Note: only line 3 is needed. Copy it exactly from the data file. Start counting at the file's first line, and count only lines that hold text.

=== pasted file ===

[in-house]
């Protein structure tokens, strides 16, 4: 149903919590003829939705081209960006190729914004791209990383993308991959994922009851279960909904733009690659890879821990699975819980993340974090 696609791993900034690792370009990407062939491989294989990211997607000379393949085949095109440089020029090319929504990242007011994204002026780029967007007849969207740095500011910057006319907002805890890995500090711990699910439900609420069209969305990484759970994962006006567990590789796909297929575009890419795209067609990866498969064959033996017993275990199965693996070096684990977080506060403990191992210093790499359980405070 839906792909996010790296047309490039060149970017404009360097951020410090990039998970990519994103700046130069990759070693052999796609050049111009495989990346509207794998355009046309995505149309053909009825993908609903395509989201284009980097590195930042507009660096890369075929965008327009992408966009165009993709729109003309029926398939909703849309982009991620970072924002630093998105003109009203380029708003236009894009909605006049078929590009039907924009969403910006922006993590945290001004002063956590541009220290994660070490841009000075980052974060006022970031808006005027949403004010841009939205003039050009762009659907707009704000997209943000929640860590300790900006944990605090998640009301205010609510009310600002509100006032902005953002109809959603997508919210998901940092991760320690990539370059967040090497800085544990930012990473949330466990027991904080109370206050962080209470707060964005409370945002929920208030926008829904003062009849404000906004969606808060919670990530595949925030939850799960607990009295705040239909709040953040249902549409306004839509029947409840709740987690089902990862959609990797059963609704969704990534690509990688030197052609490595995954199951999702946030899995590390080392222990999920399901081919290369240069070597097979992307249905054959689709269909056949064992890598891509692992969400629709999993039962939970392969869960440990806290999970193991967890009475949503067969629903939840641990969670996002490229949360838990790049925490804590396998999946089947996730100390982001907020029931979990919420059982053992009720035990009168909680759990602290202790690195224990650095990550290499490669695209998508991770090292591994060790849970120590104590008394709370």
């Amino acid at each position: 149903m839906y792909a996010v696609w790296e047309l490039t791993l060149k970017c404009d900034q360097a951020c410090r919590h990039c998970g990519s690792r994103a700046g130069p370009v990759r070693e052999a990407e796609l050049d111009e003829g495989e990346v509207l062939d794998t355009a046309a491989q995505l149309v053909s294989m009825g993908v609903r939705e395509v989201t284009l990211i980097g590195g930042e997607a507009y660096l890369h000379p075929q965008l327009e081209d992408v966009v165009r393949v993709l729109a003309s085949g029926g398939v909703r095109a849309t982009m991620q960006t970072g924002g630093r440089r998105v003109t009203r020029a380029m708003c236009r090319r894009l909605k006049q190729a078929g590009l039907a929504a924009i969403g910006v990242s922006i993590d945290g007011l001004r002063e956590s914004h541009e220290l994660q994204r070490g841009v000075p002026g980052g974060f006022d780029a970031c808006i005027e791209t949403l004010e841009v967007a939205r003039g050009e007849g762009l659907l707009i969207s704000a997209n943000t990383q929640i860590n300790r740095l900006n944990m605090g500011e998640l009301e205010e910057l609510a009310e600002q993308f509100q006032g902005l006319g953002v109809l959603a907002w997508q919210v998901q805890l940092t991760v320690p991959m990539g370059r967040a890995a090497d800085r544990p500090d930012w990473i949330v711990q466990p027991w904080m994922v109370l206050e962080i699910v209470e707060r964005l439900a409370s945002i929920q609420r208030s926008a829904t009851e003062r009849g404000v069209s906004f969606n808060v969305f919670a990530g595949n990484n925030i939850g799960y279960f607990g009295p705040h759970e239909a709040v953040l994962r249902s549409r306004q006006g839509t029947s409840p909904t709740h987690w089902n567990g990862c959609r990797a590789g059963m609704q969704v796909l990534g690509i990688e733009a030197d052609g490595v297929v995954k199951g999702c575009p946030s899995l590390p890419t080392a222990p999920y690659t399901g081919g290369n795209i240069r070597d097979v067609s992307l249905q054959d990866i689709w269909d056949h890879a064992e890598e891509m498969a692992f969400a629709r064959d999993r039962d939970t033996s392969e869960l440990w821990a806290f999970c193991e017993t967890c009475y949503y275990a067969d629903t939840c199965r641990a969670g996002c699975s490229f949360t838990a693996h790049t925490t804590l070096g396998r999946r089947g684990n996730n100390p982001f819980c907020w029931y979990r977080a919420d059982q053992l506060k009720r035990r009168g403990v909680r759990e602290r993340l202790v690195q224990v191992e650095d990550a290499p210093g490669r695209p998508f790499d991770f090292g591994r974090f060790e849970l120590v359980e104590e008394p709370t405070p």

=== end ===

């Amino acid at each position: 149903m839906y792909a996010v696609w790296e047309l490039t791993l060149k970017c404009d900034q360097a951020c410090r919590h990039c998970g990519s690792r994103a700046g130069p370009v990759r070693e052999a990407e796609l050049d111009e003829g495989e990346v509207l062939d794998t355009a046309a491989q995505l149309v053909s294989m009825g993908v609903r939705e395509v989201t284009l990211i980097g590195g930042e997607a507009y660096l890369h000379p075929q965008l327009e081209d992408v966009v165009r393949v993709l729109a003309s085949g029926g398939v909703r095109a849309t982009m991620q960006t970072g924002g630093r440089r998105v003109t009203r020029a380029m708003c236009r090319r894009l909605k006049q190729a078929g590009l039907a929504a924009i969403g910006v990242s922006i993590d945290g007011l001004r002063e956590s914004h541009e220290l994660q994204r070490g841009v000075p002026g980052g974060f006022d780029a970031c808006i005027e791209t949403l004010e841009v967007a939205r003039g050009e007849g762009l659907l707009i969207s704000a997209n943000t990383q929640i860590n300790r740095l900006n944990m605090g500011e998640l009301e205010e910057l609510a009310e600002q993308f509100q006032g902005l006319g953002v109809l959603a907002w997508q919210v998901q805890l940092t991760v320690p991959m990539g370059r967040a890995a090497d800085r544990p500090d930012w990473i949330v711990q466990p027991w904080m994922v109370l206050e962080i699910v209470e707060r964005l439900a409370s945002i929920q609420r208030s926008a829904t009851e003062r009849g404000v069209s906004f969606n808060v969305f919670a990530g595949n990484n925030i939850g799960y279960f607990g009295p705040h759970e239909a709040v953040l994962r249902s549409r306004q006006g839509t029947s409840p909904t709740h987690w089902n567990g990862c959609r990797a590789g059963m609704q969704v796909l990534g690509i990688e733009a030197d052609g490595v297929v995954k199951g999702c575009p946030s899995l590390p890419t080392a222990p999920y690659t399901g081919g290369n795209i240069r070597d097979v067609s992307l249905q054959d990866i689709w269909d056949h890879a064992e890598e891509m498969a692992f969400a629709r064959d999993r039962d939970t033996s392969e869960l440990w821990a806290f999970c193991e017993t967890c009475y949503y275990a067969d629903t939840c199965r641990a969670g996002c699975s490229f949360t838990a693996h790049t925490t804590l070096g396998r999946r089947g684990n996730n100390p982001f819980c907020w029931y979990r977080a919420d059982q053992l506060k009720r035990r009168g403990v909680r759990e602290r993340l202790v690195q224990v191992e650095d990550a290499p210093g490669r695209p998508f790499d991770f090292g591994r974090f060790e849970l120590v359980e104590e008394p709370t405070p």